This month, a Seattle artist is making his national debut in partnership with Starbucks. Damon Brown is a multidisciplinary artist whose current work consists of public artwork, illustration, and painting/digital painting. He works under the studio name Creative Lou.
February is Black History Month and Brown designed three mugs that are available across the U.S. and Canada, while supplies last.
“Damon Brown’s collection celebrates Black culture and community,” Starbucks said in a statement. And “the design’s graphic elements convey a modern sensibility; he chose soothing shades of pale blue, green and cream with a 1960’s vibe for the color palette.” The Starbucks Artist Collaborative Series invites artists to create merchandise as a blank canvas to bring their unique stories and experiences to life.
“I fell in love with art at a young age,” Brown said.
His love started with cartoons and comic books in the second grade and expanded from there. By the time he attended Garfield High School, he was designing play posters and other projects for school. While studying art at Washington State University, he did illustrations for the school newspaper.
All of those art exercises and education served him well when he landed his first job as a graphic designer, working on logos, movie posters, web design, and even medical illustrations.
“I was able to combine all of these skills to produce some fantastic work,” Brown said.
And work, he did.
In a bold move for any artist, Brown quit his full-time job in marketing and started his own artistic studio: Creative Lou.
“Since opening up my studio in Seattle, I’ve been able to use my talents to give back to the city that raised me through various creative outlets,” Brown said.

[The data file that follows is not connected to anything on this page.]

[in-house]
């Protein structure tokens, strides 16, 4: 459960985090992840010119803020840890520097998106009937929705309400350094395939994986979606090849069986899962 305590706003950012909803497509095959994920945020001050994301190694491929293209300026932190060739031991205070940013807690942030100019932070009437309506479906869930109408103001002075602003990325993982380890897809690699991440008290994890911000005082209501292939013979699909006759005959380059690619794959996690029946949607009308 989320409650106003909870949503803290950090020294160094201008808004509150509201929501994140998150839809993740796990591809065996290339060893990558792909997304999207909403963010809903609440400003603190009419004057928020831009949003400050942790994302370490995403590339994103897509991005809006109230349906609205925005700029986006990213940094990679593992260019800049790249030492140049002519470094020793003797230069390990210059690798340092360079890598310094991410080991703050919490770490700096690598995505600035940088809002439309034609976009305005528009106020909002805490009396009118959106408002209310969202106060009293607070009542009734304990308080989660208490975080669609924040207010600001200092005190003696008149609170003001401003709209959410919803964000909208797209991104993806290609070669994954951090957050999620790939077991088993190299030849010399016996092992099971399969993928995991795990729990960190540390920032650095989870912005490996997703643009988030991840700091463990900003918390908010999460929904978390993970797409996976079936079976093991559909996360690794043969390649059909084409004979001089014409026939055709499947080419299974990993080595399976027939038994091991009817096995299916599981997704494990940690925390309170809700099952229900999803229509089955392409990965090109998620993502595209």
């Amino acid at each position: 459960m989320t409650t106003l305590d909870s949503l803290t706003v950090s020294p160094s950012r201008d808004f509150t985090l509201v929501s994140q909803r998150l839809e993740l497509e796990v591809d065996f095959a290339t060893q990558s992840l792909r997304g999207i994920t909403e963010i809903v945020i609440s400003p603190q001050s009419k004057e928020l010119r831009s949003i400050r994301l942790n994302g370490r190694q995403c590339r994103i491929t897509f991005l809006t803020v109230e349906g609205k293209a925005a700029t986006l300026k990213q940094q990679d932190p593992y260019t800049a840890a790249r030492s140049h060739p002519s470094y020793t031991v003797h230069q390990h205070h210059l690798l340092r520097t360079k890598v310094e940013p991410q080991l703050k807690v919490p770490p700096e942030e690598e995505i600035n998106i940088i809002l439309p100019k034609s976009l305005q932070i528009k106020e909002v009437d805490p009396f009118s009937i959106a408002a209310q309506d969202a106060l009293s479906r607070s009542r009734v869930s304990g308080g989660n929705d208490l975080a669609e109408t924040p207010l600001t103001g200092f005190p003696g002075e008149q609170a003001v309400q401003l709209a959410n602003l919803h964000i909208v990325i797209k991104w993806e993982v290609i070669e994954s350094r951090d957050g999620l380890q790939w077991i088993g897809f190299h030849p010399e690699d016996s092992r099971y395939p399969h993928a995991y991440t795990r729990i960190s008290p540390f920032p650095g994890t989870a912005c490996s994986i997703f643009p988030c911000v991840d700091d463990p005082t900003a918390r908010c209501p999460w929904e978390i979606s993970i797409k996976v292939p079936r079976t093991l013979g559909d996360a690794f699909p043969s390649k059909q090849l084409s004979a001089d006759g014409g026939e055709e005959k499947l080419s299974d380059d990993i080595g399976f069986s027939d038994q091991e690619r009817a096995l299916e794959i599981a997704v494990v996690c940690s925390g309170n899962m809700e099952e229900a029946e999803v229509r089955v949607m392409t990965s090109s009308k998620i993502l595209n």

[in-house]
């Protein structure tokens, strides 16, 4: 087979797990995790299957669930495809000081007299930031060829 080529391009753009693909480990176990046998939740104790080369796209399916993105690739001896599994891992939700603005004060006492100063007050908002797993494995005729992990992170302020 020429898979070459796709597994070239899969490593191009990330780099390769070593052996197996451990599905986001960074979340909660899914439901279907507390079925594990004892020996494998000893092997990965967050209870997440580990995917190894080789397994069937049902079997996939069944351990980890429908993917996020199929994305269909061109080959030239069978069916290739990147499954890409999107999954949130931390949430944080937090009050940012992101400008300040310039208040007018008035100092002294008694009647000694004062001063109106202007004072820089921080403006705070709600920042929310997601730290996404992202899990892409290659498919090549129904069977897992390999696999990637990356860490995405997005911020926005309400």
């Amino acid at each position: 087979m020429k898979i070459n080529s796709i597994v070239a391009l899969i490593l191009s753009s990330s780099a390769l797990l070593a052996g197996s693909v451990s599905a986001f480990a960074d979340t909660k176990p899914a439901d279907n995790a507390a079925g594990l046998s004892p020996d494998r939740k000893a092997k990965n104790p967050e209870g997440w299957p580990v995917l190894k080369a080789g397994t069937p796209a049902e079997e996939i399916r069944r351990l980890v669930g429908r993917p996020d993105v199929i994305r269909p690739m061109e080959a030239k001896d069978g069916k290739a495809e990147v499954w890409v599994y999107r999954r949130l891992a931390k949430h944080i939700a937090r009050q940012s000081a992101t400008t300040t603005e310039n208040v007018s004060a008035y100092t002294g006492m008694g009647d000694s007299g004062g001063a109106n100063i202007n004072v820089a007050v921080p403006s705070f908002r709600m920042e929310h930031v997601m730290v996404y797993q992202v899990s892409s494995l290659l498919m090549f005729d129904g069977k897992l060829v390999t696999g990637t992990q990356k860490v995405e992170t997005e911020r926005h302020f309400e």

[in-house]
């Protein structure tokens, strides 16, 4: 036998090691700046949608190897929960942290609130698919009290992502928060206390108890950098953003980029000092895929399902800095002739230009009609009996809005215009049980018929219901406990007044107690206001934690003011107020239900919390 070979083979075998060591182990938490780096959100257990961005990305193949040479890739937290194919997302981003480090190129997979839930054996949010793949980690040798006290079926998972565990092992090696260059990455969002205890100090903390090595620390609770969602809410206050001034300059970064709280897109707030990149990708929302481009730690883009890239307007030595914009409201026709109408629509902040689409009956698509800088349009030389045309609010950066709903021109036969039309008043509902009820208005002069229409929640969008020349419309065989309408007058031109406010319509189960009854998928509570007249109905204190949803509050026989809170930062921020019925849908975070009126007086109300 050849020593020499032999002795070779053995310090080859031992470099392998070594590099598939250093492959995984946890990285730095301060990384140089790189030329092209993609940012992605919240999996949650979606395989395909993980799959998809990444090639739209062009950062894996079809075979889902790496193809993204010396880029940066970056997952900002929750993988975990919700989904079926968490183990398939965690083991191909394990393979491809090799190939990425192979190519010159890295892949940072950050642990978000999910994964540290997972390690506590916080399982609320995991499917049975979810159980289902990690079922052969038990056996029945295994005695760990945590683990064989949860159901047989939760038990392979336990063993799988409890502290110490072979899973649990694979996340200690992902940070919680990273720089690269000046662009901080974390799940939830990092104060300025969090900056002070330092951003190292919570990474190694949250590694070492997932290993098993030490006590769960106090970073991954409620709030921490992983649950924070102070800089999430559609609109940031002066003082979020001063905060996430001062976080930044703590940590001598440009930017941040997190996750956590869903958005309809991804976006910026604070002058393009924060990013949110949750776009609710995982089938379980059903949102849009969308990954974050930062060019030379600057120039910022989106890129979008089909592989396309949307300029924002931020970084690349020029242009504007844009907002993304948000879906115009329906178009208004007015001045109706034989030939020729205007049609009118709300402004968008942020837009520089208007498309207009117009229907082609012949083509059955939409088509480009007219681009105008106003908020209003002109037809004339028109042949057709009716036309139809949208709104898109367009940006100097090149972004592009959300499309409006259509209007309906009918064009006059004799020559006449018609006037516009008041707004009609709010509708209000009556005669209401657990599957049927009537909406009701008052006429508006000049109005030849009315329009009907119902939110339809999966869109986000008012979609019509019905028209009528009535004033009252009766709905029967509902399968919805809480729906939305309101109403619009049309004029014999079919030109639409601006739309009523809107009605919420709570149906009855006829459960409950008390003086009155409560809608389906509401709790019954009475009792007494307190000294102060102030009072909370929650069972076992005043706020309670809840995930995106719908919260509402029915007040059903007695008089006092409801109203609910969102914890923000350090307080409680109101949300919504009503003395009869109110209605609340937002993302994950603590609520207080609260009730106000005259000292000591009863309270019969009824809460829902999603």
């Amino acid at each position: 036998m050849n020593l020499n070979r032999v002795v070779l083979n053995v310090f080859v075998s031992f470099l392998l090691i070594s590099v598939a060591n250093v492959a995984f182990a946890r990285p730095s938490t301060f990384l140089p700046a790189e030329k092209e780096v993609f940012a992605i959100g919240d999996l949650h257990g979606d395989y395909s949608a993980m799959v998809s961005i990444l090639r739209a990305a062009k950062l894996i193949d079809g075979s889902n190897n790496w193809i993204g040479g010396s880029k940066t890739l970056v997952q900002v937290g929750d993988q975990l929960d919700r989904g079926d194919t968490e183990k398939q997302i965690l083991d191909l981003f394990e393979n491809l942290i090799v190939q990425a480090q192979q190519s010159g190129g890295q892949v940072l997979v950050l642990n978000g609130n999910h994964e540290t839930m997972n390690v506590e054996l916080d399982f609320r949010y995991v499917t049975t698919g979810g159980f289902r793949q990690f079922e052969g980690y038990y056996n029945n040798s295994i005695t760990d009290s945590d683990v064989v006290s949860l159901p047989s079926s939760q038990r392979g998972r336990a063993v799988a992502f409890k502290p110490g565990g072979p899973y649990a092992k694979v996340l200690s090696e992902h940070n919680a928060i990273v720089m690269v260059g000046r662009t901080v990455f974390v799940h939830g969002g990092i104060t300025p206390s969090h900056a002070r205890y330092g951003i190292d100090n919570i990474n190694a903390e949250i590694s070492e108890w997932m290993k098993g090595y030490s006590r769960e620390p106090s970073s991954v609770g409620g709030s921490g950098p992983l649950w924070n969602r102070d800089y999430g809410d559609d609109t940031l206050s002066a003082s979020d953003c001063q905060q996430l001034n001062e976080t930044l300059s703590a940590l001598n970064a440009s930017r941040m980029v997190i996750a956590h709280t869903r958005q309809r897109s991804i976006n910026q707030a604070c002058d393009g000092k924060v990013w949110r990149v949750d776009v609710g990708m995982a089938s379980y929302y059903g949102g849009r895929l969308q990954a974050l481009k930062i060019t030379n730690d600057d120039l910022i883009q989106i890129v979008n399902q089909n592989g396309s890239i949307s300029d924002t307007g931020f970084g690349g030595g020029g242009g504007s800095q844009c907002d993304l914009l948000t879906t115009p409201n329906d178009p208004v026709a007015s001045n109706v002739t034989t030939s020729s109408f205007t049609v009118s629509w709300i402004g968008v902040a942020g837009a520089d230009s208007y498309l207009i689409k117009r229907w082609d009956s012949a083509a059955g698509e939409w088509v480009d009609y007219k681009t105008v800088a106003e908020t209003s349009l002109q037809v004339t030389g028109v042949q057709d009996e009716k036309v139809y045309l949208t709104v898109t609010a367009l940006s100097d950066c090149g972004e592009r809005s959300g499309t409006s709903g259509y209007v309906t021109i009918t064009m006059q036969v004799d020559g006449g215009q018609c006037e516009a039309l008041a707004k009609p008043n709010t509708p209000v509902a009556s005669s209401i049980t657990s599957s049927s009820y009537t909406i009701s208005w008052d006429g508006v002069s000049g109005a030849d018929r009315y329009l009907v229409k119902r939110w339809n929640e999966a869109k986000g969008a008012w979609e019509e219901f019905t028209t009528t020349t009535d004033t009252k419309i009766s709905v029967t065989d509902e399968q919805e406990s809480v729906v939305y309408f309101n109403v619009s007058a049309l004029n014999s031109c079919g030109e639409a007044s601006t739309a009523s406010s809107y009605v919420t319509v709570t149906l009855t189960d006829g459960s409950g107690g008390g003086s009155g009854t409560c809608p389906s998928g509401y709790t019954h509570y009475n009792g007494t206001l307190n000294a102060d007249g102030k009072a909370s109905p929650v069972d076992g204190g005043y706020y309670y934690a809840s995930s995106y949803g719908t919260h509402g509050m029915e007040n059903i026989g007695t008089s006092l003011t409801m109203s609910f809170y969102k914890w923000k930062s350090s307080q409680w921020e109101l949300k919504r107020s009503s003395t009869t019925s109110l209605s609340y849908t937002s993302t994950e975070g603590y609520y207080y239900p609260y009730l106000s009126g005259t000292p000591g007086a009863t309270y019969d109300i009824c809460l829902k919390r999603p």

His current work consists of public artwork, illustration, and painting/digital painting.
After he participated in the city of Seattle’s bootcamp for public art, Brown started reaching wider audiences with his art. He now has public art installations at Uncle Bob Place in the Chinatown International District (CID), Children’s Hospital Othello location, and one currently under construction at the Africatown Plaza. There are local murals at Starbucks, the Outdoor Research headquarters, and the Seattle Mariners’ Steelheads Alley. He’s created illustrations for Thomas’s Bakery and Microsoft Xbox. And on Monday, they just broke ground at the new Fire Station 31 which will feature his 1800sf public art piece which will be integrated into the building.
He says there’s something about having your artwork embedded in the city landscape that feels a little bit different.
“There’s something special about having your art being part of a building that will be there for many years,” Brown said. “And it feels like it makes a bigger impact. Like it can change the community or invite people to visit the city.”
In addition to staying very busy with his paintings, digital art, illustrations, and many large-scale projects, Brown has been on the mission to give back to the youth, inspire and mentor other artists. He serves on the Executive Board of Coyote Central, an inclusive youth arts organization. And has been partnering with other organizations to teach classes and share his experiences. The advice he offers young artists: keep practicing, keep exploring, and don’t get frustrated or give up!
More information can be found at creativelou.com.